Minnesota Vikings running back Adrian Peterson recovered from a torn ACL with unprecedented speed to have one of the greatest seasons in NFL history, rushing for 2,097 yards and leading the Vikings to the playoffs.
"His ability to heal is probably different than mine or yours. His work ethic. His determination. His faith. He just has all these factors that, when put together, allowed him to accomplish what he has almost a year out from this terrible injury," Vikings trainer Eric Sugarman told the Associated Press last month.
Baltimore Ravens linebacker Terrell Suggs came back from surgery on his right Achilles tendon with unprecedented speed to contribute to the Baltimore Ravens' playoff run.
"What Terrell Suggs did is amazing," teammate Jameel McClain told the Baltimore Sun in October. "It still baffles me to this day."
Fellow Ravens linebacker Ray Lewis, at the age of 37, tore his triceps in October and had surgery. There was some thought his career was over. But he returned to lead the defense with 13 tackles in Baltimore's playoff win last week over the Indianapolis Colts.
"I was supposed to be out for the year, but God had a different plan," Lewis said after the game.
Robert Griffin III seems to have picked the perfect time to tear up his knee.
It's the miracle NFL, where players heal like never before. Work ethic. Determination. Faith. God. All cited as reasons for damaged and broken players doing amazing and baffling things. Surely some or all of them played a role.
But in this age, even the players themselves know that recoveries like these bring suspicion.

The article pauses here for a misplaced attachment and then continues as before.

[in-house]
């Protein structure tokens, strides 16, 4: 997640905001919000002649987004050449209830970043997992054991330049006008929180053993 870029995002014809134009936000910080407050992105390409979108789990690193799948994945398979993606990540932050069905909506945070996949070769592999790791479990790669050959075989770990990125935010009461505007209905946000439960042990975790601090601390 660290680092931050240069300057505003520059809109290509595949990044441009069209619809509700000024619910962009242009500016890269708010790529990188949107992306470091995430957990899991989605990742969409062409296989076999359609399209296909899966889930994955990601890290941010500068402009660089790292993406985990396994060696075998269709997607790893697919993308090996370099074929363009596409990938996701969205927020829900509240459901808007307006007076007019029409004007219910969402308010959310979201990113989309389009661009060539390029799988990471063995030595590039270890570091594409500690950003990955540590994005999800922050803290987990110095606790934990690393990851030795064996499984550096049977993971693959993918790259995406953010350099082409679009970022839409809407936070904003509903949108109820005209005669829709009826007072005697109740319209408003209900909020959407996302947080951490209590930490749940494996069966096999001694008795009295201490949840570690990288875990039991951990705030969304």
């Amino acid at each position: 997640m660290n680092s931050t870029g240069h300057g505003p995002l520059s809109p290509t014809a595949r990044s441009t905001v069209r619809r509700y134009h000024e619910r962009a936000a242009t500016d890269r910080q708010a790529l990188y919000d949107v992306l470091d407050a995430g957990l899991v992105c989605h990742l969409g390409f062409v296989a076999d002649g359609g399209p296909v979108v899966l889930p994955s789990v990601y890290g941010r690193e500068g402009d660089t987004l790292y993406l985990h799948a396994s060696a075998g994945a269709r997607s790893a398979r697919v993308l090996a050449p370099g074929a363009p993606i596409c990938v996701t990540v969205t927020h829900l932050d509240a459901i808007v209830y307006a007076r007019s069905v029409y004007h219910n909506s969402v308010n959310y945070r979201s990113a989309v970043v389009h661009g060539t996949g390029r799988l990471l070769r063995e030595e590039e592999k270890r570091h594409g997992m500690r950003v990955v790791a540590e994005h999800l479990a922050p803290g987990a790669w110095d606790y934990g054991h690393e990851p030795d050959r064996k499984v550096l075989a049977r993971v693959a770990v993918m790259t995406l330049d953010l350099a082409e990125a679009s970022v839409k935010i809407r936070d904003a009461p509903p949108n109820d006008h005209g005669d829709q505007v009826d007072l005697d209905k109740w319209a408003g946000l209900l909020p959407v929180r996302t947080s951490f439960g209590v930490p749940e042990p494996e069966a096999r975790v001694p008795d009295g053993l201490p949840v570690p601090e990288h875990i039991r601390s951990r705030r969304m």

"People were going to think I was juicing or that I was on HGH or steroids," Peterson told USA Today last month. "And I've heard that several times, and every time I hear it I just smile because I told myself that people would think that based on how I was going to come back. I heard it during games, out in the media world, in the social media world, and it makes me smile."
There's a reason he heard that.
Testing for HGH was supposed to start in the first week of the 2011 season. But in House Oversight Committee hearings last month, Rep. Elijah Cummings of Maryland accused the NFL Players Association of trying to back out of a commitment it agreed to in August 2011.
"To me, it seems obvious that the players association is simply running out the clock," Cummings said. "Although they agreed to HGH testing, they are now trying to back out of the contract."
The clock, though, may have stopped for the NFLPA on Thursday with the news that Major League Baseball, along with its players union, agreed to random HGH testing.
"The implementation of robust testing programs will protect the integrity of professional sports, as well as player health and safety," read a statement from Cummings and committee chairman Rep. Darrell Issa.
Only at that time will those suspicions go away in the NFL.